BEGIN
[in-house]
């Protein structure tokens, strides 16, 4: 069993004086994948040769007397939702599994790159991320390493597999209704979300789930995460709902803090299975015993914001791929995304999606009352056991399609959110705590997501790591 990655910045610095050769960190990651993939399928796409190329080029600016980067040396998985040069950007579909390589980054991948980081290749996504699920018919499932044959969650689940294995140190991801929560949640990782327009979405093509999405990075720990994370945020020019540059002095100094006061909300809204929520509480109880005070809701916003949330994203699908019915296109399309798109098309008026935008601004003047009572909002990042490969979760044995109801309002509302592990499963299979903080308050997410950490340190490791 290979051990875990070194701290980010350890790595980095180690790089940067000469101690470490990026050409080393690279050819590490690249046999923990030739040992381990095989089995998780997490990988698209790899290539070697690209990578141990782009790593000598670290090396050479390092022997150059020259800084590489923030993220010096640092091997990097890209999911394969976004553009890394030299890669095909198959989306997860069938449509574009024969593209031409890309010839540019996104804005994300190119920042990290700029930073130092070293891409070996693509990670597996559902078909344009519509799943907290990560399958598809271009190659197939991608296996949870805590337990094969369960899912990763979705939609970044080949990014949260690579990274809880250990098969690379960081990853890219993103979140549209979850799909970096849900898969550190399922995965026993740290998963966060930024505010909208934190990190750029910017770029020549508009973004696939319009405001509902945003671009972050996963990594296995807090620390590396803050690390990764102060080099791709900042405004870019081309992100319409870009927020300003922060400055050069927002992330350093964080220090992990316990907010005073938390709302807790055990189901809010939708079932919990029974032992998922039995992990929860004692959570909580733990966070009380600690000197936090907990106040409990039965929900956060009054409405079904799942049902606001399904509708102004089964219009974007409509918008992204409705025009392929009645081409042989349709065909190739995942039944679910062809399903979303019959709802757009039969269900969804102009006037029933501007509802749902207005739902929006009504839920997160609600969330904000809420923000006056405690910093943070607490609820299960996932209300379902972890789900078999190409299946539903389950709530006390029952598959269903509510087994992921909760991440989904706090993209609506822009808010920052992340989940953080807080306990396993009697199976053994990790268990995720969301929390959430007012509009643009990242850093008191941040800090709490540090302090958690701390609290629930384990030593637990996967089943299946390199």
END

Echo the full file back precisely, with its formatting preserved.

[in-house]
């Protein structure tokens, strides 16, 4: 069993004086994948040769007397939702599994790159991320390493597999209704979300789930995460709902803090299975015993914001791929995304999606009352056991399609959110705590997501790591 990655910045610095050769960190990651993939399928796409190329080029600016980067040396998985040069950007579909390589980054991948980081290749996504699920018919499932044959969650689940294995140190991801929560949640990782327009979405093509999405990075720990994370945020020019540059002095100094006061909300809204929520509480109880005070809701916003949330994203699908019915296109399309798109098309008026935008601004003047009572909002990042490969979760044995109801309002509302592990499963299979903080308050997410950490340190490791 290979051990875990070194701290980010350890790595980095180690790089940067000469101690470490990026050409080393690279050819590490690249046999923990030739040992381990095989089995998780997490990988698209790899290539070697690209990578141990782009790593000598670290090396050479390092022997150059020259800084590489923030993220010096640092091997990097890209999911394969976004553009890394030299890669095909198959989306997860069938449509574009024969593209031409890309010839540019996104804005994300190119920042990290700029930073130092070293891409070996693509990670597996559902078909344009519509799943907290990560399958598809271009190659197939991608296996949870805590337990094969369960899912990763979705939609970044080949990014949260690579990274809880250990098969690379960081990853890219993103979140549209979850799909970096849900898969550190399922995965026993740290998963966060930024505010909208934190990190750029910017770029020549508009973004696939319009405001509902945003671009972050996963990594296995807090620390590396803050690390990764102060080099791709900042405004870019081309992100319409870009927020300003922060400055050069927002992330350093964080220090992990316990907010005073938390709302807790055990189901809010939708079932919990029974032992998922039995992990929860004692959570909580733990966070009380600690000197936090907990106040409990039965929900956060009054409405079904799942049902606001399904509708102004089964219009974007409509918008992204409705025009392929009645081409042989349709065909190739995942039944679910062809399903979303019959709802757009039969269900969804102009006037029933501007509802749902207005739902929006009504839920997160609600969330904000809420923000006056405690910093943070607490609820299960996932209300379902972890789900078999190409299946539903389950709530006390029952598959269903509510087994992921909760991440989904706090993209609506822009808010920052992340989940953080807080306990396993009697199976053994990790268990995720969301929390959430007012509009643009990242850093008191941040800090709490540090302090958690701390609290629930384990030593637990996967089943299946390199």